Victor & Rolf


Our guide to what's on around the world, compiled by Ariel Ramchandani and Jessica Gallucci


London’s Barbican Centre may be a cultural power-house, but it’s hardly renowned for its fashion sense--certainly not in comparison with, say, the V&A. With its first exhibition devoted to a single label, however, the Barbican’s art gallery could not have displayed better taste. For 16 years, the cerebral Dutch designers Viktor & Rolf have been creating clothes (above) that walk the line between art and fashion--frustrating fashion editors and delighting the art world in equal measure--and have had pieces included in group exhibitions in America, Tokyo and Paris. The pair continually challenge what fashion is, and should be, with surreal runway shows that tend towards performance art--in their 1999 “Babushka” show, for example, they sent the model Maggie Rizer down the catwalk wearing ten different outfits, then painstakingly undressed her, Russian-doll style, in front of the audience. If that doesn’t whet the appetite enough, the radical architect Siebe Tettero--who designed Viktor & Rolf’s infamous upside-down shop in Milan--is helping stage the exhibition; the rumour is he’s building a giant doll’s house in which to show the clothes. Go play. ~MARY FELLOWES

THE HOUSE OF VICTOR & ROLF, through September 28th, Barbican Art Gallery, London


David Wroblewski wrote his debut novel, "The Story of Edgar Sawtelle", simply because he wanted to write a story he wished he could have read. Now readers and critics everywhere are reaping the benefits of this tale of a young, mute boy growing up in rural Northern Wisconsin, forced to flee into the wild after a family tragedy, with three of his beloved dogs as his only company. The writing is descriptive and true, and the voice pitch-perfect. Wroblewski's unexpectedly resonant material has been compared to the likes of "Hamlet" and "Watership Down"--it both speaks from and extends further than the reaches of the American Midwest (Elle called it "the Great American Novel"). Janet Maslin in the New York Times puts it well: "The reader who has no interest in dogs, boys or Oedipal conflicts of the north woods of Wisconsin will nonetheless find these things irresistible. Pick up this book and expect to feel very, very reluctant to put it down." You may find you needed this story as much as the author did. "The Story of Edgar Sawtelle is a boy and his dog story for grownups", wrote the author. "If I were looking for this book, the way I once did, that's all I would want to know." ~A.R.



To American audiences, the modern dance troupe Pilobolus is best known for its collaborative shadow-puppetry--it has done car adverts and an insufferably cute performance at the 79th Oscar awards--but its members are good for more than their silhouettes. They are of an extraordinary breed of contemporary performer: more than dancers, they are athletes, contortionists and actors. This week, the American Dance Festival hosts the world premiere of the company’s collaboration with a master of traditional puppetry, Basil Twist. Four more Pilobolus pieces round out the programme, including two new works and a revival of “Nocturne”, a melancholy caricature of an ageing ballerina who mourns the death of her career. ~J.G.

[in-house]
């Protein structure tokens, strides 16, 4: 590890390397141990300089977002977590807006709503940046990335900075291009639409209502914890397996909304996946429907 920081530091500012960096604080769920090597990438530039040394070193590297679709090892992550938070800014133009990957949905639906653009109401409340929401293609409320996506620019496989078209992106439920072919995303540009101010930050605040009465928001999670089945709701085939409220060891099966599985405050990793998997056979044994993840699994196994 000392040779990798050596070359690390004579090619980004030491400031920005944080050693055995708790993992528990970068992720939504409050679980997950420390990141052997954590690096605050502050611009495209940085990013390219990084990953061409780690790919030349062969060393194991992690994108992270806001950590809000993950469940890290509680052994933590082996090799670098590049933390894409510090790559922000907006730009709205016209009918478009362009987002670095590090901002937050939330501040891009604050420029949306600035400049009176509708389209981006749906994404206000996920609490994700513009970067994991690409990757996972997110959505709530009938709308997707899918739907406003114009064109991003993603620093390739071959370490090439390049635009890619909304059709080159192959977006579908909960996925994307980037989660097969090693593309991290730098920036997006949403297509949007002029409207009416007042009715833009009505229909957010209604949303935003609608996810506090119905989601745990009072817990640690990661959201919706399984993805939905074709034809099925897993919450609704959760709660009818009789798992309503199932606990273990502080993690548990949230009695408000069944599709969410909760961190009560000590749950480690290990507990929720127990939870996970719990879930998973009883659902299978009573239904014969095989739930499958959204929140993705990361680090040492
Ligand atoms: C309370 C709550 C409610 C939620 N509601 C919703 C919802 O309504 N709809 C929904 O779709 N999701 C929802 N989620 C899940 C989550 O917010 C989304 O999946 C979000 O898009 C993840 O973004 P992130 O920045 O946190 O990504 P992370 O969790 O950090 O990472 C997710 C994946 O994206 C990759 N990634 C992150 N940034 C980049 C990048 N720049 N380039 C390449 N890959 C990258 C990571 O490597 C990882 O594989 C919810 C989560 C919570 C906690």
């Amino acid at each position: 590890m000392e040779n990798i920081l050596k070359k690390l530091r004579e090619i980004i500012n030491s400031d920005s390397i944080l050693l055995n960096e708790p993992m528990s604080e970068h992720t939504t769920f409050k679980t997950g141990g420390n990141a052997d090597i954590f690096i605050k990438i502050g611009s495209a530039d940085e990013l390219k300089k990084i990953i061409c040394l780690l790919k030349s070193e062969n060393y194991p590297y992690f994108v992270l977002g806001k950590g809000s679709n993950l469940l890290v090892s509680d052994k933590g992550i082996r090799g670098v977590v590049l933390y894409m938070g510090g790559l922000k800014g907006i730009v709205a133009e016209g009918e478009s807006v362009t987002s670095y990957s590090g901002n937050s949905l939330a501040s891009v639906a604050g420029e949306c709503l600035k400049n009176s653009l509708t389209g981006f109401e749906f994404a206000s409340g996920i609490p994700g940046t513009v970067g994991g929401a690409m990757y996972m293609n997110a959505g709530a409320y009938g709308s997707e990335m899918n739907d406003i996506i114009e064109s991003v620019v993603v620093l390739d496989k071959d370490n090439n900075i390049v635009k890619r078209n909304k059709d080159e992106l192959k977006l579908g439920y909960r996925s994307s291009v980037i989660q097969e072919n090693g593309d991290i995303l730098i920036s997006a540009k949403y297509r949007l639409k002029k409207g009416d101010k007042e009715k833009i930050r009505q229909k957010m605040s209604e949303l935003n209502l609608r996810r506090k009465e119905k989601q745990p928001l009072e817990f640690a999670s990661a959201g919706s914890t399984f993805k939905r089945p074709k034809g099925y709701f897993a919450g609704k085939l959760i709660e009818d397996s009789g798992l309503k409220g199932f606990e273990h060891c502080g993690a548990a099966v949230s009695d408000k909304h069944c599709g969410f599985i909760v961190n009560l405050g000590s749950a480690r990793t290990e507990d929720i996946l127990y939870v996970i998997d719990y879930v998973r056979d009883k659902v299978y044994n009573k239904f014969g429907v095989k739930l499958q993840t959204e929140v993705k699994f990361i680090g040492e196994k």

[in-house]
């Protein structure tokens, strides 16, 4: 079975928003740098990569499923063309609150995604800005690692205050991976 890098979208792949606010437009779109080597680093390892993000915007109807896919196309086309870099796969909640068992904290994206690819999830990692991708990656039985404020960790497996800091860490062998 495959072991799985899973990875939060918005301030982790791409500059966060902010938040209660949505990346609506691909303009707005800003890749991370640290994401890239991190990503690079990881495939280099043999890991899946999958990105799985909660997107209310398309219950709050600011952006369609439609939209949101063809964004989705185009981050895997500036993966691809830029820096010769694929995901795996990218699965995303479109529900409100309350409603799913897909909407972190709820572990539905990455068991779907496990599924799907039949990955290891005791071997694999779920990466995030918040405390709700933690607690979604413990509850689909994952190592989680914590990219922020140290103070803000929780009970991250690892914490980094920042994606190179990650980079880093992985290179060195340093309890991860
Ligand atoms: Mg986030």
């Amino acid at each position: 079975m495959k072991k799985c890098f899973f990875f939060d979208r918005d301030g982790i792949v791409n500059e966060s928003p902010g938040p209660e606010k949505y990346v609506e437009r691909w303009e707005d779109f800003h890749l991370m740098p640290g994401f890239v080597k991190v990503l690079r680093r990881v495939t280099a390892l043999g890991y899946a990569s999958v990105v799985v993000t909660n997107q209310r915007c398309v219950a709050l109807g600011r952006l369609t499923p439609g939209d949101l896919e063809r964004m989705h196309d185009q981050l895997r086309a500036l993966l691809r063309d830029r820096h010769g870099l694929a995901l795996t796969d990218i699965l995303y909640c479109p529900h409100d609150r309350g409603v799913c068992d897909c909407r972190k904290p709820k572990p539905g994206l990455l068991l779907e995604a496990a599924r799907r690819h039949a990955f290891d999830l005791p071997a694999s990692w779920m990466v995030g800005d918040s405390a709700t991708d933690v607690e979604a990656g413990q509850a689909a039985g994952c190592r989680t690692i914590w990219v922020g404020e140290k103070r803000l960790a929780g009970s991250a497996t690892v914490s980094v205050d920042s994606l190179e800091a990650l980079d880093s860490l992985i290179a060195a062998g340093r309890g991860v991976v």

PILOBOLUS, June 19th-21st, American Dance Festival, Durham


Hot off of its seven well-deserved Tony Awards, Lincoln Centre's sparkling revival of "South Pacific" proves that smart writing and direction can keep the past relevant. The classic Rodgers and Hammerstein 1949 musical, adapted from James A. Michener's novel about American troops stationed overseas during the second world war, shines as bright as a new penny while staying true to the original score and script. That the show can so easily entertain 2008 audiences highlights how daringly progressive the musical always was. Newsweek gushes over its "first-rate cast" and music "that so magically evokes both the exoticism and emotionalism of the story. 'South Pacific' is about the way we were--and the way we are, even now." The production is directed by the careful and prodigious Bartlett Sher, who recently directed "A Light in the Piazza", and features Paulo Szot and Kelli O'Hara, a rising star in musical theatre. The show remains as optimistic and American as blueberry pie. ~A.R.

"SOUTH PACIFIC", through January 2009, Lincoln Centre Theatre, New York


Nicholas Hytner’s new production of Verdi’s heretic-burning masterpiece “Don Carlo” for the Royal Opera sold out two months ago. The crowd-puller is the glorious Mexican lyric tenor Rolando Villazón, who made his name with multiple standing ovations for “Tales of Hoffman” at Covent Garden in 2004. The possible snag is that he has cancelled easier repertoire recently. Most tenors lock their doors when Don Carlo comes to town, and the role’s Wagnerian heft will certainly stretch Villazón. It’s not all about him, though: Simon Keenlyside, who sings Rodrigo, is a dead cert, and there is the winsome Marina Poplavskaya as Elisabetta. Beefier, more experienced sopranos have come a cropper during Elisabetta’s colossal Act V sing, but Poplavskaya’s goose-bump lyric soprano may surprise the non-believers. “It’s not size of role that is challenge,” Poplavskaya says. “It is finding something in her that people will like.” Very true: Elisabetta spends five hours being miserable while the plot-stirring firecracker Eboli (sung here by the mezzo Sonia Ganassi) gets great tunes for half the work. So—does Poplavskaya think Villazón will sing? “I am lighting candle every day,” she says. ~ROSIE JOHNSTON

"DON CARLO" through July 3rd, Royal Opera House, London